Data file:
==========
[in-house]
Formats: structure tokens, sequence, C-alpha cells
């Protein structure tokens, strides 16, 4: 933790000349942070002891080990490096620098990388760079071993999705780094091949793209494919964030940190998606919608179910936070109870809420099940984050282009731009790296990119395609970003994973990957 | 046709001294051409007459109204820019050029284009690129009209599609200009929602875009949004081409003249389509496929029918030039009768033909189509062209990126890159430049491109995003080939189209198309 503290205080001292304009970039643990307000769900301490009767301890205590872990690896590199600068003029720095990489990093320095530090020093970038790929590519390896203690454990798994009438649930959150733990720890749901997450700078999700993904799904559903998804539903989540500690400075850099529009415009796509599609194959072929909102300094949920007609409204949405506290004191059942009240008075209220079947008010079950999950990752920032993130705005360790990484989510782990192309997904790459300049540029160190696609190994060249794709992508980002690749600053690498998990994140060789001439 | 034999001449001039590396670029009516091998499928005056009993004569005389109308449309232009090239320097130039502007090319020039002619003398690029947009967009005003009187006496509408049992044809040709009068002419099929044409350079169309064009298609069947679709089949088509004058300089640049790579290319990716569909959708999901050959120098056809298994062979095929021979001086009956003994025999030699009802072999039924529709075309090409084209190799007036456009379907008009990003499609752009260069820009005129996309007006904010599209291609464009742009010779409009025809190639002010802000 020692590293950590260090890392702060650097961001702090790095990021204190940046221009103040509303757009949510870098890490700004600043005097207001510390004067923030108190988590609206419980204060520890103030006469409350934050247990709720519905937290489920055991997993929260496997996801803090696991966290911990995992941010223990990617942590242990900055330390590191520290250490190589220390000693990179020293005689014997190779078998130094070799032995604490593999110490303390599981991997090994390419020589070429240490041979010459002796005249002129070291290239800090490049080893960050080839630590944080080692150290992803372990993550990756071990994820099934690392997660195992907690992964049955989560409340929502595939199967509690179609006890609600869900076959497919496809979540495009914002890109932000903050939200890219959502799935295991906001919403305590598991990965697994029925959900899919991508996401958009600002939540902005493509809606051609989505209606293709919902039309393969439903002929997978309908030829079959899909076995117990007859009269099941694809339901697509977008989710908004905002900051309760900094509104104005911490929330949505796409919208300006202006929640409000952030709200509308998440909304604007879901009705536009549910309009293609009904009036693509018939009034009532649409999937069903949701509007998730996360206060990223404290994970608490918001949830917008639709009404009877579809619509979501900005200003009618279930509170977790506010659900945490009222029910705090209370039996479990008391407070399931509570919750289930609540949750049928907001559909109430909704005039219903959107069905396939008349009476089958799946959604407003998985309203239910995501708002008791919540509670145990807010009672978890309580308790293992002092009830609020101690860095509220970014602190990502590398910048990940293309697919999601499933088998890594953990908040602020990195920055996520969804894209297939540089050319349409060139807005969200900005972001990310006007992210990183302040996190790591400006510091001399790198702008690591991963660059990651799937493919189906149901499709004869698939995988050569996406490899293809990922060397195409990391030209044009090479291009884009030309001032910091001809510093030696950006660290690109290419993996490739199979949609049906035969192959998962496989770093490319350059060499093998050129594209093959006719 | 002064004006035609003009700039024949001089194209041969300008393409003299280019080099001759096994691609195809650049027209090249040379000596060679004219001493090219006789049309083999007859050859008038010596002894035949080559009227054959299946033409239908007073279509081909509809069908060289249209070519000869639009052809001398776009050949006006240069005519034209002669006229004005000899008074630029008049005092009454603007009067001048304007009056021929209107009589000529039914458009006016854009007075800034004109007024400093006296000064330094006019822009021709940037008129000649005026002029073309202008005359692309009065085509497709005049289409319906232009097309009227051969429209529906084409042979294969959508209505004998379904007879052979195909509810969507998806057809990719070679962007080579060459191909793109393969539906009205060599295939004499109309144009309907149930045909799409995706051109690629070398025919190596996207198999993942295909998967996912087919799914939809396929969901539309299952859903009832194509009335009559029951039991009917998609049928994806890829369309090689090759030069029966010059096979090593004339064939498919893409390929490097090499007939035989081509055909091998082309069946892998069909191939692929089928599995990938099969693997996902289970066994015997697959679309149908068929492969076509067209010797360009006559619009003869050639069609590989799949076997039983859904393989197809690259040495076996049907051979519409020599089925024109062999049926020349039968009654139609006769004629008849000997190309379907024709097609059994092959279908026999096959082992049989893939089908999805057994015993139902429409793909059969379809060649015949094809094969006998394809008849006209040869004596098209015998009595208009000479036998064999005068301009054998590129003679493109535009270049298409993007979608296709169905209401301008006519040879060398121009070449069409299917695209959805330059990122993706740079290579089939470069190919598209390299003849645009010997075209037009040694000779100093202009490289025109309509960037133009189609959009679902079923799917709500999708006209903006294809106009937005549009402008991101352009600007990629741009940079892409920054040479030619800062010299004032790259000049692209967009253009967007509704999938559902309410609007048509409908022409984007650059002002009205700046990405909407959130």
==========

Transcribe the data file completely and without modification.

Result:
[in-house]
Formats: structure tokens, sequence, C-alpha cells
């Protein structure tokens, strides 16, 4: 933790000349942070002891080990490096620098990388760079071993999705780094091949793209494919964030940190998606919608179910936070109870809420099940984050282009731009790296990119395609970003994973990957 | 046709001294051409007459109204820019050029284009690129009209599609200009929602875009949004081409003249389509496929029918030039009768033909189509062209990126890159430049491109995003080939189209198309 503290205080001292304009970039643990307000769900301490009767301890205590872990690896590199600068003029720095990489990093320095530090020093970038790929590519390896203690454990798994009438649930959150733990720890749901997450700078999700993904799904559903998804539903989540500690400075850099529009415009796509599609194959072929909102300094949920007609409204949405506290004191059942009240008075209220079947008010079950999950990752920032993130705005360790990484989510782990192309997904790459300049540029160190696609190994060249794709992508980002690749600053690498998990994140060789001439 | 034999001449001039590396670029009516091998499928005056009993004569005389109308449309232009090239320097130039502007090319020039002619003398690029947009967009005003009187006496509408049992044809040709009068002419099929044409350079169309064009298609069947679709089949088509004058300089640049790579290319990716569909959708999901050959120098056809298994062979095929021979001086009956003994025999030699009802072999039924529709075309090409084209190799007036456009379907008009990003499609752009260069820009005129996309007006904010599209291609464009742009010779409009025809190639002010802000 020692590293950590260090890392702060650097961001702090790095990021204190940046221009103040509303757009949510870098890490700004600043005097207001510390004067923030108190988590609206419980204060520890103030006469409350934050247990709720519905937290489920055991997993929260496997996801803090696991966290911990995992941010223990990617942590242990900055330390590191520290250490190589220390000693990179020293005689014997190779078998130094070799032995604490593999110490303390599981991997090994390419020589070429240490041979010459002796005249002129070291290239800090490049080893960050080839630590944080080692150290992803372990993550990756071990994820099934690392997660195992907690992964049955989560409340929502595939199967509690179609006890609600869900076959497919496809979540495009914002890109932000903050939200890219959502799935295991906001919403305590598991990965697994029925959900899919991508996401958009600002939540902005493509809606051609989505209606293709919902039309393969439903002929997978309908030829079959899909076995117990007859009269099941694809339901697509977008989710908004905002900051309760900094509104104005911490929330949505796409919208300006202006929640409000952030709200509308998440909304604007879901009705536009549910309009293609009904009036693509018939009034009532649409999937069903949701509007998730996360206060990223404290994970608490918001949830917008639709009404009877579809619509979501900005200003009618279930509170977790506010659900945490009222029910705090209370039996479990008391407070399931509570919750289930609540949750049928907001559909109430909704005039219903959107069905396939008349009476089958799946959604407003998985309203239910995501708002008791919540509670145990807010009672978890309580308790293992002092009830609020101690860095509220970014602190990502590398910048990940293309697919999601499933088998890594953990908040602020990195920055996520969804894209297939540089050319349409060139807005969200900005972001990310006007992210990183302040996190790591400006510091001399790198702008690591991963660059990651799937493919189906149901499709004869698939995988050569996406490899293809990922060397195409990391030209044009090479291009884009030309001032910091001809510093030696950006660290690109290419993996490739199979949609049906035969192959998962496989770093490319350059060499093998050129594209093959006719 | 002064004006035609003009700039024949001089194209041969300008393409003299280019080099001759096994691609195809650049027209090249040379000596060679004219001493090219006789049309083999007859050859008038010596002894035949080559009227054959299946033409239908007073279509081909509809069908060289249209070519000869639009052809001398776009050949006006240069005519034209002669006229004005000899008074630029008049005092009454603007009067001048304007009056021929209107009589000529039914458009006016854009007075800034004109007024400093006296000064330094006019822009021709940037008129000649005026002029073309202008005359692309009065085509497709005049289409319906232009097309009227051969429209529906084409042979294969959508209505004998379904007879052979195909509810969507998806057809990719070679962007080579060459191909793109393969539906009205060599295939004499109309144009309907149930045909799409995706051109690629070398025919190596996207198999993942295909998967996912087919799914939809396929969901539309299952859903009832194509009335009559029951039991009917998609049928994806890829369309090689090759030069029966010059096979090593004339064939498919893409390929490097090499007939035989081509055909091998082309069946892998069909191939692929089928599995990938099969693997996902289970066994015997697959679309149908068929492969076509067209010797360009006559619009003869050639069609590989799949076997039983859904393989197809690259040495076996049907051979519409020599089925024109062999049926020349039968009654139609006769004629008849000997190309379907024709097609059994092959279908026999096959082992049989893939089908999805057994015993139902429409793909059969379809060649015949094809094969006998394809008849006209040869004596098209015998009595208009000479036998064999005068301009054998590129003679493109535009270049298409993007979608296709169905209401301008006519040879060398121009070449069409299917695209959805330059990122993706740079290579089939470069190919598209390299003849645009010997075209037009040694000779100093202009490289025109309509960037133009189609959009679902079923799917709500999708006209903006294809106009937005549009402008991101352009600007990629741009940079892409920054040479030619800062010299004032790259000049692209967009253009967007509704999938559902309410609007048509409908022409984007650059002002009205700046990405909407959130």